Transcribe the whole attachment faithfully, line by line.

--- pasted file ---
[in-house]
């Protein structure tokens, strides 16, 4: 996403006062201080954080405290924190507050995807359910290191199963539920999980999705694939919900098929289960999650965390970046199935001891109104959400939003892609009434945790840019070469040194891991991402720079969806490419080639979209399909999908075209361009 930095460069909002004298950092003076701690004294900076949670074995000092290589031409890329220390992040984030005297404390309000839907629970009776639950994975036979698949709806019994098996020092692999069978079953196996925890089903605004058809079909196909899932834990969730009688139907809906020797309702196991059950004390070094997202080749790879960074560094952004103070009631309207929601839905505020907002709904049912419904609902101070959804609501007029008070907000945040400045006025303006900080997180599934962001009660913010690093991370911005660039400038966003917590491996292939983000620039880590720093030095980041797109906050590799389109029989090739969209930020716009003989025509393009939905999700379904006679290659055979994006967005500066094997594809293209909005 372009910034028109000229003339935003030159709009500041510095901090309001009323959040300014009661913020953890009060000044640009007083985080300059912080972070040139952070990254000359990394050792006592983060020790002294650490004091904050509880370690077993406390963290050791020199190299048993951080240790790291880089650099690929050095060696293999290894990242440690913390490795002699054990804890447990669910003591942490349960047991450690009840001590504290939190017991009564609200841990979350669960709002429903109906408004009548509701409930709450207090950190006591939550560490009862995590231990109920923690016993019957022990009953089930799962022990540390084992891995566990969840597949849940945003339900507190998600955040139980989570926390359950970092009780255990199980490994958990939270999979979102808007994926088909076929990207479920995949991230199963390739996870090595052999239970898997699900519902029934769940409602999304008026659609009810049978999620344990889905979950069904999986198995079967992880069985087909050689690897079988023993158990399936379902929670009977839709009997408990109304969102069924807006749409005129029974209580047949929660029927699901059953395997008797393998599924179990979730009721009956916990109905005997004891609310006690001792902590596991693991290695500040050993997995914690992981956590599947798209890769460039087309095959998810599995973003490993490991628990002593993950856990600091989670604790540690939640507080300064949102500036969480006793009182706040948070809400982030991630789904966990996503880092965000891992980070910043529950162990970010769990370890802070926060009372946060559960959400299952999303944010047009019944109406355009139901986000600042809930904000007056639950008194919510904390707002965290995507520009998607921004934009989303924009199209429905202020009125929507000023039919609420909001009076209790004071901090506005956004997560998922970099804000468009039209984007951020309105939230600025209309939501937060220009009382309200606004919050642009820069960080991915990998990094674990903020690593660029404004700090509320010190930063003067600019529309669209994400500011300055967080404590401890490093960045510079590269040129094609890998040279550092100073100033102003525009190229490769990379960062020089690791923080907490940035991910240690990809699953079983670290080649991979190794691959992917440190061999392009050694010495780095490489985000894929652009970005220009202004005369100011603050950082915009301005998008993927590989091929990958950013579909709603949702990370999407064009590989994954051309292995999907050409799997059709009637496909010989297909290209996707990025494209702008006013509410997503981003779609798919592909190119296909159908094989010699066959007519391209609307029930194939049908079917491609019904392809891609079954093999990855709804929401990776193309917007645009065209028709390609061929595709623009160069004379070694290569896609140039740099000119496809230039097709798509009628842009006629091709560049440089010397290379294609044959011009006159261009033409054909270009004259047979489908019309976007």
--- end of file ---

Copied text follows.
[in-house]
């Protein structure tokens, strides 16, 4: 996403006062201080954080405290924190507050995807359910290191199963539920999980999705694939919900098929289960999650965390970046199935001891109104959400939003892609009434945790840019070469040194891991991402720079969806490419080639979209399909999908075209361009 930095460069909002004298950092003076701690004294900076949670074995000092290589031409890329220390992040984030005297404390309000839907629970009776639950994975036979698949709806019994098996020092692999069978079953196996925890089903605004058809079909196909899932834990969730009688139907809906020797309702196991059950004390070094997202080749790879960074560094952004103070009631309207929601839905505020907002709904049912419904609902101070959804609501007029008070907000945040400045006025303006900080997180599934962001009660913010690093991370911005660039400038966003917590491996292939983000620039880590720093030095980041797109906050590799389109029989090739969209930020716009003989025509393009939905999700379904006679290659055979994006967005500066094997594809293209909005 372009910034028109000229003339935003030159709009500041510095901090309001009323959040300014009661913020953890009060000044640009007083985080300059912080972070040139952070990254000359990394050792006592983060020790002294650490004091904050509880370690077993406390963290050791020199190299048993951080240790790291880089650099690929050095060696293999290894990242440690913390490795002699054990804890447990669910003591942490349960047991450690009840001590504290939190017991009564609200841990979350669960709002429903109906408004009548509701409930709450207090950190006591939550560490009862995590231990109920923690016993019957022990009953089930799962022990540390084992891995566990969840597949849940945003339900507190998600955040139980989570926390359950970092009780255990199980490994958990939270999979979102808007994926088909076929990207479920995949991230199963390739996870090595052999239970898997699900519902029934769940409602999304008026659609009810049978999620344990889905979950069904999986198995079967992880069985087909050689690897079988023993158990399936379902929670009977839709009997408990109304969102069924807006749409005129029974209580047949929660029927699901059953395997008797393998599924179990979730009721009956916990109905005997004891609310006690001792902590596991693991290695500040050993997995914690992981956590599947798209890769460039087309095959998810599995973003490993490991628990002593993950856990600091989670604790540690939640507080300064949102500036969480006793009182706040948070809400982030991630789904966990996503880092965000891992980070910043529950162990970010769990370890802070926060009372946060559960959400299952999303944010047009019944109406355009139901986000600042809930904000007056639950008194919510904390707002965290995507520009998607921004934009989303924009199209429905202020009125929507000023039919609420909001009076209790004071901090506005956004997560998922970099804000468009039209984007951020309105939230600025209309939501937060220009009382309200606004919050642009820069960080991915990998990094674990903020690593660029404004700090509320010190930063003067600019529309669209994400500011300055967080404590401890490093960045510079590269040129094609890998040279550092100073100033102003525009190229490769990379960062020089690791923080907490940035991910240690990809699953079983670290080649991979190794691959992917440190061999392009050694010495780095490489985000894929652009970005220009202004005369100011603050950082915009301005998008993927590989091929990958950013579909709603949702990370999407064009590989994954051309292995999907050409799997059709009637496909010989297909290209996707990025494209702008006013509410997503981003779609798919592909190119296909159908094989010699066959007519391209609307029930194939049908079917491609019904392809891609079954093999990855709804929401990776193309917007645009065209028709390609061929595709623009160069004379070694290569896609140039740099000119496809230039097709798509009628842009006629091709560049440089010397290379294609044959011009006159261009033409054909270009004259047979489908019309976007």